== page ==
We Now Know Definitively What Yeti Are

Comprehensive DNA sequencing of artifacts reveals the yeti to be bears, mostly Himalayan brown bears.

The legend of the yeti, or "abominable snowman," has been one of our more durable cryptozoological mysteries. The image of an primeval, solitary humanoid glimpsed through the swirling snows of the Himalayas has made its way into many a tale, and even into a Saul Bass movie or two.


What are believed to be yeti remains have been found from time to time by mountain villagers, adding to mystique of the elusive creature, or creatures. Now, after collecting as many yeti bits as could be found and doing a thorough DNA analysis, the riddle has been solved: what people have likely witnessed in the snows are actually several species of bears, and mostly Himalayan brown bears.

A Himalayan brown bear outstanding in his field, far away from snow (U.S. EMBASSY PAKISTAN)

A few months back, a different study by Brian Sykes came to a slightly different conclusion, using what the new study's lead researcher, Charlotte Lindqvist, says was faulty science that somehow still managed to get pretty close — she has issues with taking the insight gleaned from one mitochondrial gene a bit too far. Sykes had identified the yeti as being an ancient polar bear living between 40,000 and 120,000 years ago. Lindqvist says nope: They're Himalayan brown bears, and they're still around, if endangered.

Tracking down the origins of the yeti legends has never been an obsession of Lidqvist's, or even much of an area of interest. Her speciality is studying the evolution of polar bears. What did excite the biologist, though, was an offer from Animal Planet to fund a trip to the Himalayas to collect samples of fur and bone. They sought the Abominable Snowman; she sought biological samples.

Eric Shipton's much-seen “yeti" footprint snap from 1952 (WIKIMEDIA COMMONS)

Lindqvist was able to sequence a number of “yeti samples":

  • a thigh bone found in a cave by a spiritual healer that turned out to be from a Tibetan brown bear
  • the hair from a mummified “yeti" belonging to a monastery, which was really a Himalayan brown bear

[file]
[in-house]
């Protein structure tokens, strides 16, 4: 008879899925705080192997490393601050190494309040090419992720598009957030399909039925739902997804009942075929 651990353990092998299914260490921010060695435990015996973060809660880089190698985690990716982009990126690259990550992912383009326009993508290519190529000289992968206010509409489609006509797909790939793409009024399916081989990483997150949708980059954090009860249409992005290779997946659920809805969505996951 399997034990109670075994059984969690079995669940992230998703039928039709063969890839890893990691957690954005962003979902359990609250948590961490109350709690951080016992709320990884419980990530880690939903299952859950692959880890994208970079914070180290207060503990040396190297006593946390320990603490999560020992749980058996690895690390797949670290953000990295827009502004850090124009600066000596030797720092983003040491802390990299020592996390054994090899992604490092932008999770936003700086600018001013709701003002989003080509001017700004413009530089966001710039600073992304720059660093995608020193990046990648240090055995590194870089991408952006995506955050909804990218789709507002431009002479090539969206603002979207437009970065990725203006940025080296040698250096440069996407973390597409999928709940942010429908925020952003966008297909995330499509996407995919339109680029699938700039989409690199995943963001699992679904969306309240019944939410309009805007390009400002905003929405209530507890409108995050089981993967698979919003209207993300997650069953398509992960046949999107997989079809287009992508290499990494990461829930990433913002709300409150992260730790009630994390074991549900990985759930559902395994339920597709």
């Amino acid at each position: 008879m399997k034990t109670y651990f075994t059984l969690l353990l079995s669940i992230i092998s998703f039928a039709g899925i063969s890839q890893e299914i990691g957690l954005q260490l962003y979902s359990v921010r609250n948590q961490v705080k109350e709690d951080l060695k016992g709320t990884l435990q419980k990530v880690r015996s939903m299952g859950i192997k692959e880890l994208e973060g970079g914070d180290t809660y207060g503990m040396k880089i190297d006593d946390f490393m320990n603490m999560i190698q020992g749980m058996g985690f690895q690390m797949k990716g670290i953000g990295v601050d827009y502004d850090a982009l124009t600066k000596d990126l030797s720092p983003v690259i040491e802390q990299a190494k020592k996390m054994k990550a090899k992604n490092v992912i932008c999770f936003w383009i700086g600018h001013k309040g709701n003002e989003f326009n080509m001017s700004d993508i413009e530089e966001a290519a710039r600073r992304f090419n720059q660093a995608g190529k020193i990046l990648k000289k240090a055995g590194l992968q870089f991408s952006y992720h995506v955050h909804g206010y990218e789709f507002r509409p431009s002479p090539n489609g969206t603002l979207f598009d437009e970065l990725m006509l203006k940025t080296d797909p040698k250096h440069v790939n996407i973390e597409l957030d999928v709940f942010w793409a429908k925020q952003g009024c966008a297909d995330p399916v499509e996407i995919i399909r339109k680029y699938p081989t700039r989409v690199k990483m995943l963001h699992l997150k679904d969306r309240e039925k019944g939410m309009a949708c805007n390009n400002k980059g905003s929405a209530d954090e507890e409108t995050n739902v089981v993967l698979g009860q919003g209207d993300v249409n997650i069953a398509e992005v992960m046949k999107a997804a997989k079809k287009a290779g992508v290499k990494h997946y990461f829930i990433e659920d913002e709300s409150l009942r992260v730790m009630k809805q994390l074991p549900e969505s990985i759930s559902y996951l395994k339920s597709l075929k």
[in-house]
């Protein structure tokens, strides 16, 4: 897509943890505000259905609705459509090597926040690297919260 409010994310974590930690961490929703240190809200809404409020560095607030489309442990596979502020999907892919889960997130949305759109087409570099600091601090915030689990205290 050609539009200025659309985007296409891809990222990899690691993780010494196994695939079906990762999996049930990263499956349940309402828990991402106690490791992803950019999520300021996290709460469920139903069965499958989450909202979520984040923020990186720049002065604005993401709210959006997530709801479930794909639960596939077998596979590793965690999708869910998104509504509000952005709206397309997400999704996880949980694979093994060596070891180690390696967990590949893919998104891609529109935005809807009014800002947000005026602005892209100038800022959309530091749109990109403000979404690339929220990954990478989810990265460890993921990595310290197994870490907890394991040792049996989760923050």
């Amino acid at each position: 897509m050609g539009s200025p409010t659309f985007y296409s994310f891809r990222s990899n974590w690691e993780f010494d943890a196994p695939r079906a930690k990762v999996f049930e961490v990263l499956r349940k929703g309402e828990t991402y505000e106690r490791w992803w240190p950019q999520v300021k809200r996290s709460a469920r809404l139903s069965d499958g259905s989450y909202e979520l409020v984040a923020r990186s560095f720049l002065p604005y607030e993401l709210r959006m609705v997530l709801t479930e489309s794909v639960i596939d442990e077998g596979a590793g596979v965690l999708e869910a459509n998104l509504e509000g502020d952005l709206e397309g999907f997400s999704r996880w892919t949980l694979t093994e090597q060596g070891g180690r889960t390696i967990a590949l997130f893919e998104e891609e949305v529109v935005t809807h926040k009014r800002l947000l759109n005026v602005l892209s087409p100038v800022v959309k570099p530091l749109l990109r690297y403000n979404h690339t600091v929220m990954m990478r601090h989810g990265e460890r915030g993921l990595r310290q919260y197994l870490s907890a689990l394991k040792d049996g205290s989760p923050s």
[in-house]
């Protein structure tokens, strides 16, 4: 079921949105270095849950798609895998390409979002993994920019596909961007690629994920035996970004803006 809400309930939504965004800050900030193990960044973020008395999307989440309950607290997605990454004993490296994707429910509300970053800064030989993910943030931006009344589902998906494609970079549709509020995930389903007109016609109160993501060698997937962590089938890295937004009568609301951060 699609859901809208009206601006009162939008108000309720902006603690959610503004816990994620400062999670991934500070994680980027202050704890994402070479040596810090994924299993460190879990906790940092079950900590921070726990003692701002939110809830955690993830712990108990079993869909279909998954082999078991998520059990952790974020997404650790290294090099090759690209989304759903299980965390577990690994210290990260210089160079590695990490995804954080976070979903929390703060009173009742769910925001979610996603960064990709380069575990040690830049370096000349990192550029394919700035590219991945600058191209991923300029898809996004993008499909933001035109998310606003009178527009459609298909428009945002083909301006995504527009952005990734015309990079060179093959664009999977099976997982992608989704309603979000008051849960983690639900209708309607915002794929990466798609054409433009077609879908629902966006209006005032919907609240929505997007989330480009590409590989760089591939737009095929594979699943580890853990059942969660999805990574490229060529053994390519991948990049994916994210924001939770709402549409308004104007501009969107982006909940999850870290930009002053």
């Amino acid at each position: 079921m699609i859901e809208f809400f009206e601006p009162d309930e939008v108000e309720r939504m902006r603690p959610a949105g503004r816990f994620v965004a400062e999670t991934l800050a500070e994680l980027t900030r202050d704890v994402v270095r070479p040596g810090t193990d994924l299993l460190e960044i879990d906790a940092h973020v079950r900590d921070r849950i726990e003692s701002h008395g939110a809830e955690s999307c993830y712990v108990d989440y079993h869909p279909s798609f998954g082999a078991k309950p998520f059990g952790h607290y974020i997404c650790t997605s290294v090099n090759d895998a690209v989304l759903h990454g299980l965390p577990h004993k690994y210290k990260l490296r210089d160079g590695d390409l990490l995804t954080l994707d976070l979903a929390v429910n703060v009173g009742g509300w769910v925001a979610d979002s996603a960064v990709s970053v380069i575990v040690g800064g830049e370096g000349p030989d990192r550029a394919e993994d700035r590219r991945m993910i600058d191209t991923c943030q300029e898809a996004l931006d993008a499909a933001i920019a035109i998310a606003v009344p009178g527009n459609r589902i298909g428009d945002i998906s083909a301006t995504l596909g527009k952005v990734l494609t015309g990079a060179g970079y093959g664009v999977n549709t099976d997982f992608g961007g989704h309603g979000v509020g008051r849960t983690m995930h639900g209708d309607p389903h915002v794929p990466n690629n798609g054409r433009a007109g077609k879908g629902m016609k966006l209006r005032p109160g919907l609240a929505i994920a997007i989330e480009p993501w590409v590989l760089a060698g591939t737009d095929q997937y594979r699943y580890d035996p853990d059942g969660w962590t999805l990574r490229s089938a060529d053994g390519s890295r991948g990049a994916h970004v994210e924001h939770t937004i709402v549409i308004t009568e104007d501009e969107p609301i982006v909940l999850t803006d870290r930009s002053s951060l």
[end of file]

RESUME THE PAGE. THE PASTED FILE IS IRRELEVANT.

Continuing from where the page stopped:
• a tooth from a stuffed creature the Nazis had found in the 1930s that was actually a dog
  • four other samples that were Himalayan brown bears
  • one sample that was an Asian black bear
  • Research colleagues also supplied her with suspected yeti bone, hair, and scat for sequencing. It was all bears except the dog.

    Lindqvist suspects some of the samples she sequenced using the entire mitochondrial genome were the same ones Sykes looked at — she says they're really Himalayan brown bears.

    The Himalayan brown bear branched off from other bears some 650,000 years ago when cut off from the rest of the world by glacial ice. Some have apparently never come in from the cold.

    Should you defend the free speech rights of neo-Nazis?

    Former president of the ACLU Nadine Strossen discusses whether our society should always defend free speech rights, even for groups who would oppose such rights.

    Sponsored by Charles Koch Foundation
    • Former ACLU president Nadine Strossen understands that protecting free speech rights isn't always a straightforward proposition.
    • In this video, Strossen describes the reasoning behind why the ACLU defended the free speech rights of neo-Nazis in Skokie, Illinois, 1977.
    • The opinions expressed in this video do not necessarily reflect the views of the Charles Koch Foundation, which encourages the expression of diverse viewpoints within a culture of civil discourse and mutual respect.
    Keep reading Show less

    This smart tech gives plants feelings

    Designers from Luxembourg created a smart planter that can make anyone have a green thumb.

    Images credit: mu-design
    Technology & Innovation
    • A design team came up with a smart planter that can indicate 15 emotions.
    • The emotions are derived from the sensors placed in the planter.
    • The device is not in production yet but you can order it through a crowdfunding campaign.
    Keep reading Show less

    10 new things we’ve learned about death

    If you don't want to know anything about your death, consider this your spoiler warning.

    Culture & Religion
    • For centuries cultures have personified death to give this terrifying mystery a familiar face.
    • Modern science has demystified death by divulging its biological processes, yet many questions remain.
    • Studying death is not meant to be a morbid reminder of a cruel fate, but a way to improve the lives of the living.
    Keep reading Show less
    Big Think Edge
    • Often times, interactions that we think are "zero-sum" can actually be beneficial for both parties.
    • Ask, What outcome will be good for both parties? How can we achieve that goal?
    • Afraid the win-win situation might not continue? Build trust by creating a situation that increases the probability you and your counterpart will meet again.